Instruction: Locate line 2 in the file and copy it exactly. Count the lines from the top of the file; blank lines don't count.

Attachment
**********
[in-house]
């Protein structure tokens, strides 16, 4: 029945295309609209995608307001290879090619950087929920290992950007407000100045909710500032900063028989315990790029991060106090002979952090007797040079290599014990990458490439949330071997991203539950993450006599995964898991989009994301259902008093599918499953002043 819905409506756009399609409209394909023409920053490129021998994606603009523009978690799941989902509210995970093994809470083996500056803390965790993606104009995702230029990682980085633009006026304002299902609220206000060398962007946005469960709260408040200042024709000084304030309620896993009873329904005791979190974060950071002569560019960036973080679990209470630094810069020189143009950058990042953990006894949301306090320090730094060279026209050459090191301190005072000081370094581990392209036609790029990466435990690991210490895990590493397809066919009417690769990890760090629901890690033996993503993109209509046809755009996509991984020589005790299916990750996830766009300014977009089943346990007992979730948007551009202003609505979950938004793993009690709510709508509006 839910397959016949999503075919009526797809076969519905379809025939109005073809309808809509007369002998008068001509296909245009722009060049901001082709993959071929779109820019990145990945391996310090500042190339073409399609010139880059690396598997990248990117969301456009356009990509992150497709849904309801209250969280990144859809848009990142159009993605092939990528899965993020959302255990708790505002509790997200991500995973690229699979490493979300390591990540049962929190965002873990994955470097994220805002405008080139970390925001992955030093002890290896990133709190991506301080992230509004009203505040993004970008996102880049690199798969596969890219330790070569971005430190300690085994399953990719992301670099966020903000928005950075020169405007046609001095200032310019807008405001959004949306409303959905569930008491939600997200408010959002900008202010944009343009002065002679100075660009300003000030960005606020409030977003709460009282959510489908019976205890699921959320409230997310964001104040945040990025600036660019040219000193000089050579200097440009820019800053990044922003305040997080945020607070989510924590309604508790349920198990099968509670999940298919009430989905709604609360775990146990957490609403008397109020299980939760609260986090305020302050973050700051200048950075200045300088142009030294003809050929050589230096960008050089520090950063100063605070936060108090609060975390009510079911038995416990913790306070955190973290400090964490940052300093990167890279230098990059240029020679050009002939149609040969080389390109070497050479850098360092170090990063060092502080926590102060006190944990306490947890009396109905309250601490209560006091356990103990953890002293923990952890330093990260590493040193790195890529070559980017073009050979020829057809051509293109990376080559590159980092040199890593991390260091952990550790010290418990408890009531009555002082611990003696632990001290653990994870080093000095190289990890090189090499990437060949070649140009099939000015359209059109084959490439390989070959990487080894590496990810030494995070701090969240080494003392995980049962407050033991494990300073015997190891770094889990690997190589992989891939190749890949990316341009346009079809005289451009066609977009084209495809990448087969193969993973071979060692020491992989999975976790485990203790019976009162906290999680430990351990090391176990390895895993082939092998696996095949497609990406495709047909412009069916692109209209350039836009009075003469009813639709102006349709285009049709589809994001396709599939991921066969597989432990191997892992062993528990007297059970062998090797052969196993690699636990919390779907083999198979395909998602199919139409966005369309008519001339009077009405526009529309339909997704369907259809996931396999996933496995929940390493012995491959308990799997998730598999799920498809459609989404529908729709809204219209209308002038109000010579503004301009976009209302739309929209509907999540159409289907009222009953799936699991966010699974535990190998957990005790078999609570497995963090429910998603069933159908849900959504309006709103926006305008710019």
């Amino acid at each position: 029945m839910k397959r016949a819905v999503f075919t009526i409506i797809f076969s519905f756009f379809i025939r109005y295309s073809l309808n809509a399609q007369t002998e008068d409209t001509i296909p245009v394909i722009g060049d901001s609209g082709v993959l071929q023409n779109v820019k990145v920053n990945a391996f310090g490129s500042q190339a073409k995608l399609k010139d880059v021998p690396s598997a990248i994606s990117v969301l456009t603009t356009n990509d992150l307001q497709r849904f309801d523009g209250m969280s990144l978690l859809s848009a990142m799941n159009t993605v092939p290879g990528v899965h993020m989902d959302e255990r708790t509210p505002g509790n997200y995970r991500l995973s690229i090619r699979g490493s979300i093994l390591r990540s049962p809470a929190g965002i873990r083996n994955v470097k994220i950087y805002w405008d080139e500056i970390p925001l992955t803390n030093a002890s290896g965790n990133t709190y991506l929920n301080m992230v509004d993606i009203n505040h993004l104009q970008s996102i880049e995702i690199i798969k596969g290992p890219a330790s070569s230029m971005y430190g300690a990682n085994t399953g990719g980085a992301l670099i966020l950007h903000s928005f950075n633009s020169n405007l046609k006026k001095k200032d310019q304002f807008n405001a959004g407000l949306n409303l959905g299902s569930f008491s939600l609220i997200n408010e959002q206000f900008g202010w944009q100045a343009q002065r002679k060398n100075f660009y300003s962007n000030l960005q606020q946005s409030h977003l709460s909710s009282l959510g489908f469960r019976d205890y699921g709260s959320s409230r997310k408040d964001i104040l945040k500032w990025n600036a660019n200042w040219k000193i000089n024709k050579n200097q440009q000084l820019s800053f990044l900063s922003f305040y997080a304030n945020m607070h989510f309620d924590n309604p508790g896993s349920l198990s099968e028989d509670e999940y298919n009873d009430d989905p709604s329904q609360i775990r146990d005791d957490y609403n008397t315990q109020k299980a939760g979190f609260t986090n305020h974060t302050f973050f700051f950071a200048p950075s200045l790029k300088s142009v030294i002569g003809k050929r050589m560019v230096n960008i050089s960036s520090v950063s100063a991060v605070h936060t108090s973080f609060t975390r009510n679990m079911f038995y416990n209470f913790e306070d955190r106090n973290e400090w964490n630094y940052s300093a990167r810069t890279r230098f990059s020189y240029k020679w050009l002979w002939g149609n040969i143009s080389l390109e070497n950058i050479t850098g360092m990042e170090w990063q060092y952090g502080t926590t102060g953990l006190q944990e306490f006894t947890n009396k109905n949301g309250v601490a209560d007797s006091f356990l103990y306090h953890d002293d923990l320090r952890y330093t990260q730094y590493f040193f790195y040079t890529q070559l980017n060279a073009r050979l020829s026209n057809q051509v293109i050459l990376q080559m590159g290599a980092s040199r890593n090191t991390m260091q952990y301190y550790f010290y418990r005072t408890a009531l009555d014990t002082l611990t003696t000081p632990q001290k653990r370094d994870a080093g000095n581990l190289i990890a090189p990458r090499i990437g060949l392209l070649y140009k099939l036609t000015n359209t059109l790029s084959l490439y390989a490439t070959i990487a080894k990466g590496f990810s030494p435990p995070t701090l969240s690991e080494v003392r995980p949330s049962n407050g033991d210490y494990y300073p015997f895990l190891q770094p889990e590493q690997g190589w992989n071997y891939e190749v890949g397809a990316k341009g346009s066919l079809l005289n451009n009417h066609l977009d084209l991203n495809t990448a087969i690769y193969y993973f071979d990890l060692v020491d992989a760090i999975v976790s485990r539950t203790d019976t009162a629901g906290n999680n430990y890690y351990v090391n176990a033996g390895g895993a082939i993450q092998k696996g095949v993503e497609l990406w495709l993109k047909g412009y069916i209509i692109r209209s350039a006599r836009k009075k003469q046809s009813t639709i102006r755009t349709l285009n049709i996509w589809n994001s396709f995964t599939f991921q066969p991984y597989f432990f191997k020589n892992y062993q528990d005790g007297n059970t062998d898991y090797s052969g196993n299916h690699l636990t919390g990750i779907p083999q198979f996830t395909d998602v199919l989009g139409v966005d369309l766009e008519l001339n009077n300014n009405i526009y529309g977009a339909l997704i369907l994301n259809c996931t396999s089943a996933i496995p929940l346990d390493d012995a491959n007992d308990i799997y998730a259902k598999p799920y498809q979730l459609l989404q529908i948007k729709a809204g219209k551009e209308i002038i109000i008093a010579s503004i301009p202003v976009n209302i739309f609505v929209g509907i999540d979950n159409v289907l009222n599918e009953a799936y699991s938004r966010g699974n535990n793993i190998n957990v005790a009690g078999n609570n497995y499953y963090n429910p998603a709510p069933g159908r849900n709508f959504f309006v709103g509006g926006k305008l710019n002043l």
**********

């Protein structure tokens, strides 16, 4: 029945295309609209995608307001290879090619950087929920290992950007407000100045909710500032900063028989315990790029991060106090002979952090007797040079290599014990990458490439949330071997991203539950993450006599995964898991989009994301259902008093599918499953002043 819905409506756009399609409209394909023409920053490129021998994606603009523009978690799941989902509210995970093994809470083996500056803390965790993606104009995702230029990682980085633009006026304002299902609220206000060398962007946005469960709260408040200042024709000084304030309620896993009873329904005791979190974060950071002569560019960036973080679990209470630094810069020189143009950058990042953990006894949301306090320090730094060279026209050459090191301190005072000081370094581990392209036609790029990466435990690991210490895990590493397809066919009417690769990890760090629901890690033996993503993109209509046809755009996509991984020589005790299916990750996830766009300014977009089943346990007992979730948007551009202003609505979950938004793993009690709510709508509006 839910397959016949999503075919009526797809076969519905379809025939109005073809309808809509007369002998008068001509296909245009722009060049901001082709993959071929779109820019990145990945391996310090500042190339073409399609010139880059690396598997990248990117969301456009356009990509992150497709849904309801209250969280990144859809848009990142159009993605092939990528899965993020959302255990708790505002509790997200991500995973690229699979490493979300390591990540049962929190965002873990994955470097994220805002405008080139970390925001992955030093002890290896990133709190991506301080992230509004009203505040993004970008996102880049690199798969596969890219330790070569971005430190300690085994399953990719992301670099966020903000928005950075020169405007046609001095200032310019807008405001959004949306409303959905569930008491939600997200408010959002900008202010944009343009002065002679100075660009300003000030960005606020409030977003709460009282959510489908019976205890699921959320409230997310964001104040945040990025600036660019040219000193000089050579200097440009820019800053990044922003305040997080945020607070989510924590309604508790349920198990099968509670999940298919009430989905709604609360775990146990957490609403008397109020299980939760609260986090305020302050973050700051200048950075200045300088142009030294003809050929050589230096960008050089520090950063100063605070936060108090609060975390009510079911038995416990913790306070955190973290400090964490940052300093990167890279230098990059240029020679050009002939149609040969080389390109070497050479850098360092170090990063060092502080926590102060006190944990306490947890009396109905309250601490209560006091356990103990953890002293923990952890330093990260590493040193790195890529070559980017073009050979020829057809051509293109990376080559590159980092040199890593991390260091952990550790010290418990408890009531009555002082611990003696632990001290653990994870080093000095190289990890090189090499990437060949070649140009099939000015359209059109084959490439390989070959990487080894590496990810030494995070701090969240080494003392995980049962407050033991494990300073015997190891770094889990690997190589992989891939190749890949990316341009346009079809005289451009066609977009084209495809990448087969193969993973071979060692020491992989999975976790485990203790019976009162906290999680430990351990090391176990390895895993082939092998696996095949497609990406495709047909412009069916692109209209350039836009009075003469009813639709102006349709285009049709589809994001396709599939991921066969597989432990191997892992062993528990007297059970062998090797052969196993690699636990919390779907083999198979395909998602199919139409966005369309008519001339009077009405526009529309339909997704369907259809996931396999996933496995929940390493012995491959308990799997998730598999799920498809459609989404529908729709809204219209209308002038109000010579503004301009976009209302739309929209509907999540159409289907009222009953799936699991966010699974535990190998957990005790078999609570497995963090429910998603069933159908849900959504309006709103926006305008710019």